and took her out to a French restaurant and not three months later whoosh
they got married can you believe it somebody
she hardly ever spoke to in school
but then Jenny’s daddy died suddenly when he was out helping a neighbor
harvest his oats and somehow fell off
and got chewed up in the blades of the combine
which meant of course there would be no funeral
just a memorial service
for the immediate family and when Jenny and Lard
flew down here in his Cessna airplane
they didn’t stop by at Lloyd’s or anywhere else far as I know
just arranged the cremation and buried the urn
and fare thee well
so nobody got to see Jenny that time especially me
but whether from grief or who can say what goes on in a woman’s mind
it didn’t take long
before Jenny had talked Lard into moving back here to West Jefferson
and lordy all the changes that happened then
you would not believe
especially that old mill village house where Jenny grew up
after Lard had it put on wheels and trucked out to the countryside
where he added on six new rooms
and a whole upstairs with a master bedroom
plus a swimming pool and riding horses and most wonderful of all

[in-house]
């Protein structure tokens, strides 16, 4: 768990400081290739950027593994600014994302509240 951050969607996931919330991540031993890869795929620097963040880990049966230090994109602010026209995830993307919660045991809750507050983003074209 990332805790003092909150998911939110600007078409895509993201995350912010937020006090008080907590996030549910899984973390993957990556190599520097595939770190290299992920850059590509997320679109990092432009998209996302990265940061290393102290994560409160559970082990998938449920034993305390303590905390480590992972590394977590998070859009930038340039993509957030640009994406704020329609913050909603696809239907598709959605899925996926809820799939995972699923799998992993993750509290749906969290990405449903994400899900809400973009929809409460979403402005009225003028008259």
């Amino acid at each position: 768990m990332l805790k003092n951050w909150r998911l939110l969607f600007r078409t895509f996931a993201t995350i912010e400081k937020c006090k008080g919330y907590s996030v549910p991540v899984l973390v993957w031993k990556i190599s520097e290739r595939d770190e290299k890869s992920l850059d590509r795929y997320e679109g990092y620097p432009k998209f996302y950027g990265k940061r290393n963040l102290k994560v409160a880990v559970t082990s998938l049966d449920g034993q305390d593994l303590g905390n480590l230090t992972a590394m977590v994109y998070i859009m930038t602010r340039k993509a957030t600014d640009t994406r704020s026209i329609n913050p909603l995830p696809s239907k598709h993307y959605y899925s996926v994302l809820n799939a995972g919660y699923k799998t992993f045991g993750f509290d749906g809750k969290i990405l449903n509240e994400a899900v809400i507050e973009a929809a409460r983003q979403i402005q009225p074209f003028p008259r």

this big studio for Jenny to do her painting
and she no sooner got settled in than people started begging for
wedding portraits and pictures of old-timey bankers and mill owners and bowls of fruit
and everybody’s babies and grandbabies
until time and again I was on the verge of calling her up myself
to inquire how much would it cost
to do a picture of somebody like me
who actually fixed her breakfast one morning
but did she act like she recognized me
and not Marlene Furr either who was her waitress and only
a year ahead of us in school
yet how can a person predict all the wrong turns and vagaries
in his life which is what I wanted to say
oh Jenny! Jenny!
and give my vow right there in Lloyd’s
that you were always the only person I ever truly loved
and how I never stopped wishing
I had followed you to Minneapolis and got
right up in Lard McClellan’s face and told him to fuck off didn’t he remember
you were my woman
and like that
but it wasn’t until after I retired and started
talking back to the televison that I finally worked up the courage
to dial her number and it rang and rang and rang
until at last this squeaky little old lady answered
saying Jenny was not in just now but if I could leave a –
and I hung up right there
thinking no no no
when it dawned on me then what my own voice
must sound like this this toothless geezer with an oxygen bottle and a walker